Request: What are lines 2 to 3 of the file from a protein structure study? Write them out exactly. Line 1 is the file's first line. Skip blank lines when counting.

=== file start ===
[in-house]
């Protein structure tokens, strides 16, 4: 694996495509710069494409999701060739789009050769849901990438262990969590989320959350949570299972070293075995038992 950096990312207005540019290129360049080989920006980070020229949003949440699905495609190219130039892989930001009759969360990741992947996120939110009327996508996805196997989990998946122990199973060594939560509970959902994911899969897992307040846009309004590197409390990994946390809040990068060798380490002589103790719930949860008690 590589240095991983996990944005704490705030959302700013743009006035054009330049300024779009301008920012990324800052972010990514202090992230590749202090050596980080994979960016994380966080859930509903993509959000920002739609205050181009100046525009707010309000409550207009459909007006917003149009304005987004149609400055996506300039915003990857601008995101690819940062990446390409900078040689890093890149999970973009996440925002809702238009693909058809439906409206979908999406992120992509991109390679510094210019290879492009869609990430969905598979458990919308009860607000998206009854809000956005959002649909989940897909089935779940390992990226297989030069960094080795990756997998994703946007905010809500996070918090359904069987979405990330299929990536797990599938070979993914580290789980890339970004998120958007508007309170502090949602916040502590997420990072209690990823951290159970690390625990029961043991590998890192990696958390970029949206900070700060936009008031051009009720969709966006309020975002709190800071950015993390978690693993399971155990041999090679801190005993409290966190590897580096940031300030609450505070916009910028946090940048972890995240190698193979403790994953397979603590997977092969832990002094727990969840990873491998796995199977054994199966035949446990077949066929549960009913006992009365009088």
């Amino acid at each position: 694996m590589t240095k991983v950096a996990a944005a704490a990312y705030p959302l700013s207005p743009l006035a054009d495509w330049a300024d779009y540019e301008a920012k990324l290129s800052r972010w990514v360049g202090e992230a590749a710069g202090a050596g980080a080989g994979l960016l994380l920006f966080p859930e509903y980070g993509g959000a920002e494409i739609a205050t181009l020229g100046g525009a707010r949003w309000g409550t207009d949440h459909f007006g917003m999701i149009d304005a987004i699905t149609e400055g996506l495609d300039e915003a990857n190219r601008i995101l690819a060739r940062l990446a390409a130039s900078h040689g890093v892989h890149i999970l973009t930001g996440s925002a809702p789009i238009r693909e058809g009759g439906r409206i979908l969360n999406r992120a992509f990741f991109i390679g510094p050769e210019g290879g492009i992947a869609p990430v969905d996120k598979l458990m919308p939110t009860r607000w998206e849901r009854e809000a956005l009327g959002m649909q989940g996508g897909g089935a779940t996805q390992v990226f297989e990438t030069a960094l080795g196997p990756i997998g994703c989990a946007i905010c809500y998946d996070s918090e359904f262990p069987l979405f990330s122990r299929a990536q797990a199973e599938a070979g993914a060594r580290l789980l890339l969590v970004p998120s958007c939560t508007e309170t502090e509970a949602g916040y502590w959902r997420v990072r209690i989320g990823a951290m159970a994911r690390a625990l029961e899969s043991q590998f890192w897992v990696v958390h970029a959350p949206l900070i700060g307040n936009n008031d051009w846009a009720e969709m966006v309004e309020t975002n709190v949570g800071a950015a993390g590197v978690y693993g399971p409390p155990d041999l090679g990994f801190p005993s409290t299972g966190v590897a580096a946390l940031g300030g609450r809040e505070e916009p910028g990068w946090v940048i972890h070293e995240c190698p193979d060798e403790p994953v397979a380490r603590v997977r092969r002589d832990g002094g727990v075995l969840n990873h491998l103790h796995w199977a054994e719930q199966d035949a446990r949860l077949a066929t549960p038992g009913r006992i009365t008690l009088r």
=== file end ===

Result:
């Protein structure tokens, strides 16, 4: 694996495509710069494409999701060739789009050769849901990438262990969590989320959350949570299972070293075995038992 950096990312207005540019290129360049080989920006980070020229949003949440699905495609190219130039892989930001009759969360990741992947996120939110009327996508996805196997989990998946122990199973060594939560509970959902994911899969897992307040846009309004590197409390990994946390809040990068060798380490002589103790719930949860008690 590589240095991983996990944005704490705030959302700013743009006035054009330049300024779009301008920012990324800052972010990514202090992230590749202090050596980080994979960016994380966080859930509903993509959000920002739609205050181009100046525009707010309000409550207009459909007006917003149009304005987004149609400055996506300039915003990857601008995101690819940062990446390409900078040689890093890149999970973009996440925002809702238009693909058809439906409206979908999406992120992509991109390679510094210019290879492009869609990430969905598979458990919308009860607000998206009854809000956005959002649909989940897909089935779940390992990226297989030069960094080795990756997998994703946007905010809500996070918090359904069987979405990330299929990536797990599938070979993914580290789980890339970004998120958007508007309170502090949602916040502590997420990072209690990823951290159970690390625990029961043991590998890192990696958390970029949206900070700060936009008031051009009720969709966006309020975002709190800071950015993390978690693993399971155990041999090679801190005993409290966190590897580096940031300030609450505070916009910028946090940048972890995240190698193979403790994953397979603590997977092969832990002094727990969840990873491998796995199977054994199966035949446990077949066929549960009913006992009365009088």
């Amino acid at each position: 694996m590589t240095k991983v950096a996990a944005a704490a990312y705030p959302l700013s207005p743009l006035a054009d495509w330049a300024d779009y540019e301008a920012k990324l290129s800052r972010w990514v360049g202090e992230a590749a710069g202090a050596g980080a080989g994979l960016l994380l920006f966080p859930e509903y980070g993509g959000a920002e494409i739609a205050t181009l020229g100046g525009a707010r949003w309000g409550t207009d949440h459909f007006g917003m999701i149009d304005a987004i699905t149609e400055g996506l495609d300039e915003a990857n190219r601008i995101l690819a060739r940062l990446a390409a130039s900078h040689g890093v892989h890149i999970l973009t930001g996440s925002a809702p789009i238009r693909e058809g009759g439906r409206i979908l969360n999406r992120a992509f990741f991109i390679g510094p050769e210019g290879g492009i992947a869609p990430v969905d996120k598979l458990m919308p939110t009860r607000w998206e849901r009854e809000a956005l009327g959002m649909q989940g996508g897909g089935a779940t996805q390992v990226f297989e990438t030069a960094l080795g196997p990756i997998g994703c989990a946007i905010c809500y998946d996070s918090e359904f262990p069987l979405f990330s122990r299929a990536q797990a199973e599938a070979g993914a060594r580290l789980l890339l969590v970004p998120s958007c939560t508007e309170t502090e509970a949602g916040y502590w959902r997420v990072r209690i989320g990823a951290m159970a994911r690390a625990l029961e899969s043991q590998f890192w897992v990696v958390h970029a959350p949206l900070i700060g307040n936009n008031d051009w846009a009720e969709m966006v309004e309020t975002n709190v949570g800071a950015a993390g590197v978690y693993g399971p409390p155990d041999l090679g990994f801190p005993s409290t299972g966190v590897a580096a946390l940031g300030g609450r809040e505070e916009p910028g990068w946090v940048i972890h070293e995240c190698p193979d060798e403790p994953v397979a380490r603590v997977r092969r002589d832990g002094g727990v075995l969840n990873h491998l103790h796995w199977a054994e719930q199966d035949a446990r949860l077949a066929t549960p038992g009913r006992i009365t008690l009088r």